Modern microtechnology is enabling the channel count of neural recording integrated circuits to scale exponentially. However, the raw data bandwidth of these systems is increasing proportionately, presenting major challenges in terms of power consumption and data transmission (especially for wireless systems). This paper presents a system that exploits the sparse nature of neural signals to address these challenges and provides a reconfigurable low-bandwidth event-driven output. Specifically, we present a novel 64-channel low noise (2.1μVrms, low power (23μW per analogue channel) neural recording system-on-chip (SoC). This features individually-configurable channels, 10-bit analogue-to-digital conversion, digital filtering, spike detection, and an event-driven output. Each channel's gain, bandwidth & sampling rate settings can be independently configured to extract Local Field Potentials (LFPs) at a low data-rate and/or Action Potentials (APs) at a higher data rate. The sampled data is streamed through an SRAM buffer that supports additional on-chip processing such as digital filtering and spike detection. Real-time spike detection can achieve ~2 orders of magnitude data reduction, by using a dual polarity simple threshold to enable an event driven output for neural spikes (16-sample window). The SoC additionally features a latency-encoded asynchronous output that is critical if used as part of a closed-loop system. This has been specifically developed to complement a separate on-node spike sorting co-processor to provide a real-time (low latency) output. The system has been implemented in a commercially-available 0.35μm CMOS technology occupying a silicon area of 19.1mm² (0.3mm² gross per channel), demonstrating a low power & efficient architecture which could be further optimised by aggressive technology and supply voltage scaling.

Journal article

Luan S, Liu Y, Williams I, Constandinou TGet al., 2017, An Event-Driven SoC for Neural Recording, IEEE Biomedical Circuits and Systems (BioCAS) Conference, Publisher: IEEE, Pages: 404-407

This paper presents a novel 64-channel ultra-low power/low noise neural recording System-on-Chip (SoC) featuring a highly reconfigurable Analogue Front-End (AFE) and block-selectable data-driven output. This allows a tunable bandwidth/sampling rate for extracting Local Field Potentials (LFPs)and/or Extracellular Action Potentials (EAPs). Realtime spike detection utilises a dual polarity simple threshold to enable an event driven output for neural spikes (16-sample window). The 64-channels are organised into 16 sets of 4-channel recording blocks, with each block having a dedicated 10-bit SAR ADC that is time division multiplexed among the 4 channels. Eachchannel can be individually powered down and configured for bandwidth, gain and detection threshold. The output can thus combine continuous-streaming and event-driven data packets with the system configured as SPI slave. The SoC is implemented in a commercially-available 0.35u m CMOS technology occupying a silicon area of 19.1mm^2 (0.3mm^2 gross per channel) and requiring 32uW/channel power consumption (AFE only).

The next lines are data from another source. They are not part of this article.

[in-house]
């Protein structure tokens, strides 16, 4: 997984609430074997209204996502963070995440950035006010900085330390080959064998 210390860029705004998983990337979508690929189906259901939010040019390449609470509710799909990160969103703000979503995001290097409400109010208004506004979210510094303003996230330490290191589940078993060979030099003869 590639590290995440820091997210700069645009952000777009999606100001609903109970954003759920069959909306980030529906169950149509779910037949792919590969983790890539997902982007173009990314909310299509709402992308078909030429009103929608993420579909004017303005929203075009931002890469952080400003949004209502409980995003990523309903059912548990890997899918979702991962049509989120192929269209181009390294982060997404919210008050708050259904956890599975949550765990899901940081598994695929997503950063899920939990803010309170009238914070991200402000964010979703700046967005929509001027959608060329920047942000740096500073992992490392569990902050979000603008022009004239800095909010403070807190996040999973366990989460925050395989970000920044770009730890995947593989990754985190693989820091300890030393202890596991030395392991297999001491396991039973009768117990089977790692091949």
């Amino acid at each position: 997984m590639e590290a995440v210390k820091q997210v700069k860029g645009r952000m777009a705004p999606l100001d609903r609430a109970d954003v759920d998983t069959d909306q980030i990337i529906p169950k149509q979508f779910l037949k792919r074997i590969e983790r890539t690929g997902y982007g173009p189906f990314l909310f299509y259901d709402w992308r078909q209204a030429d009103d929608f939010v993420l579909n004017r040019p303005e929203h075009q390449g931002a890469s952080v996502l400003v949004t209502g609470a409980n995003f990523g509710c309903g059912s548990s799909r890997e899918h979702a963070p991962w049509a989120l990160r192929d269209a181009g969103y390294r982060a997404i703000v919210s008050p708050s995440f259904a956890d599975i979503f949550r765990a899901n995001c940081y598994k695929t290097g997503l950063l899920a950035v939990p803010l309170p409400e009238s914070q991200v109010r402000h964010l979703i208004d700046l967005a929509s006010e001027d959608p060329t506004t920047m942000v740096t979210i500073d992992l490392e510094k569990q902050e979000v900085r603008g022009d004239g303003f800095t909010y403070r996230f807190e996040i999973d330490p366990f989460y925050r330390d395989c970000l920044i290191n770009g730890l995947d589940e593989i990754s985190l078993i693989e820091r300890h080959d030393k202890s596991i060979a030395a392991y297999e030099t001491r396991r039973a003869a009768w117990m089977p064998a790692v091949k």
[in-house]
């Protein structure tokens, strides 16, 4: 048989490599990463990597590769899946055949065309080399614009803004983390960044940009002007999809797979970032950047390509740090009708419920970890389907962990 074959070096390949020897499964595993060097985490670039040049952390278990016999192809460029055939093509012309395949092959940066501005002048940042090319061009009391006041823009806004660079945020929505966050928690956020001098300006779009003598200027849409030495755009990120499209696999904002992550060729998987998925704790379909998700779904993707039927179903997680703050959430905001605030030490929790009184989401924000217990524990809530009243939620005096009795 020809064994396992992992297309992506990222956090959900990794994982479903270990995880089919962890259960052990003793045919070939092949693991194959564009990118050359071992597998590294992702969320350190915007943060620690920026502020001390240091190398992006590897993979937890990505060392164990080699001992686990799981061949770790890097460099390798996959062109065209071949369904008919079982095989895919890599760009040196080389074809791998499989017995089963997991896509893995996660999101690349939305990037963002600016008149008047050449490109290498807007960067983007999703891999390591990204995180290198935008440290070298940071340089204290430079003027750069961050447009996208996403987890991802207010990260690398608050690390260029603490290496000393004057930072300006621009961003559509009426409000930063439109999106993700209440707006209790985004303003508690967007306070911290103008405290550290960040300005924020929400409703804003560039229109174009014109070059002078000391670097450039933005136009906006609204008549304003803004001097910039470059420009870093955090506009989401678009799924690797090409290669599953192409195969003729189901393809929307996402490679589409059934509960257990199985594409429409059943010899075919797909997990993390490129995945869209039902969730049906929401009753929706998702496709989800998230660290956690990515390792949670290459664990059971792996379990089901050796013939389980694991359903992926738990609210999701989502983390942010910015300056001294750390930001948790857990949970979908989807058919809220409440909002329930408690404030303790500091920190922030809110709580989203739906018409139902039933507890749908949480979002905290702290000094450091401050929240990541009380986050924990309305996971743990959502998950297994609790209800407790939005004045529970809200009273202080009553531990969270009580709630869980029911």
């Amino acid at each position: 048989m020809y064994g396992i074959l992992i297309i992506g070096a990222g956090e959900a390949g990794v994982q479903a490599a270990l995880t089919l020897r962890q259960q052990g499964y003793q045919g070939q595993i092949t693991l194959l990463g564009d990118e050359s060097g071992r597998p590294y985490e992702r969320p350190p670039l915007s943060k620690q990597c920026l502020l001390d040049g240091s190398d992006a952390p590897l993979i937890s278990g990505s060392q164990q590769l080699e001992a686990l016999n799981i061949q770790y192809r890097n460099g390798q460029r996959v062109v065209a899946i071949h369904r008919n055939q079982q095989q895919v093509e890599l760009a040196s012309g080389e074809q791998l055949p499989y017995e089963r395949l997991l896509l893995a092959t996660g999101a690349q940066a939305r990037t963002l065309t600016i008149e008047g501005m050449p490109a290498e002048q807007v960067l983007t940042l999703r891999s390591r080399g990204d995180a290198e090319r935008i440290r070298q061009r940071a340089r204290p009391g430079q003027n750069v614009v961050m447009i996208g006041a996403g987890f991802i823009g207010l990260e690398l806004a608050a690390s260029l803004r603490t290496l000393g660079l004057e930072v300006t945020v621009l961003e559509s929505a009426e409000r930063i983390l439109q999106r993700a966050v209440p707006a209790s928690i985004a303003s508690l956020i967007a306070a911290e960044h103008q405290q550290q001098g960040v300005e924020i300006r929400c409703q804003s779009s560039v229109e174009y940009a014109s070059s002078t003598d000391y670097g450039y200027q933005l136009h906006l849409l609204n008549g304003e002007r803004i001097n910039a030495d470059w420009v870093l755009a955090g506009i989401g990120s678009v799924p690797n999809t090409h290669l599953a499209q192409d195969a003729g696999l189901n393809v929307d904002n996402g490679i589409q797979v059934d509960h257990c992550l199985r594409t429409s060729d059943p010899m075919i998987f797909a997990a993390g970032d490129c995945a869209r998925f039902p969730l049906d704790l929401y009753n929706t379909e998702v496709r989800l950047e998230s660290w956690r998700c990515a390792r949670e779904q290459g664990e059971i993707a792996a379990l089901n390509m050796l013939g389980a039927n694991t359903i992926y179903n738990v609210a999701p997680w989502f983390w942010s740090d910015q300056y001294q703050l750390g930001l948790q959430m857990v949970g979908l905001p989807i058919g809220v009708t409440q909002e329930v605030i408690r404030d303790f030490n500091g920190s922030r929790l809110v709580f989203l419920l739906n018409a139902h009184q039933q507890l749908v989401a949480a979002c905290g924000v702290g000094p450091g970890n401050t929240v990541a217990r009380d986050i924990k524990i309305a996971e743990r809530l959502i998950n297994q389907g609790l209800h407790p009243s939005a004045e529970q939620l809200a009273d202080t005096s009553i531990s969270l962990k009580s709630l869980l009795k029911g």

Conference paper

Williams I, Rapeaux A, Liu Y, Luan S, Constandinou TGet al., 2017, A 32-channel bidirectional neural/EMG interface with on-chip spike detection for sensorimotor feedback, IEEE Biomedical Circuits and Systems (BioCAS) Conference, Publisher: IEEE, Pages: 528-531

This paper presents a novel 32-channel bidirectional neural interface, capable of high voltage stimulation and low power, low-noise neural recording. Current-controlled biphasic pulses are output with a voltage compliance of 9.25V, user configurable amplitude (max. 315 uA) & phase duration (max. 2 ms). The low-voltage recording amplifiers consume 23 uW per channel with programmable gain between 225 - 4725. Signals are10-bit sampled at 16 kHz. Data rates are reduced by granular control of active recording channels, spike detection and event-driven communication, and repeatable multi-pulse stimulation configurations.

Conference paper

Luan S, Williams I, de Carvalho F, Jackson A, Quian Quiroga R, Constandinou TGet al., 2016, Next Generation Neural Interfaces for low-power multichannel spike sorting, FENS Forum of Neuroscience, Publisher: FENS

Conference paper

Williams I, Luan S, Jackson A, Constandinou TGet al., 2015, A scalable 32 channel neural recording and real-time FPGA based spike sorting system, IEEE Biomedical Circuits and Systems (BioCAS) Conference, Publisher: IEEE, Pages: 187-191

This demo presents a scalable a 32-channel neuralrecording platform with real-time, on-node spike sorting ca-pability. The hardware consists of: an Intan RHD2132 neuralamplifier; a low power Igloo ® nano FPGA; and an FX3 USB3.0 controller. Graphical User Interfaces for controlling thesystem, displaying real-time data, and template generation witha modified form of WaveClus are demonstrated.

Conference paper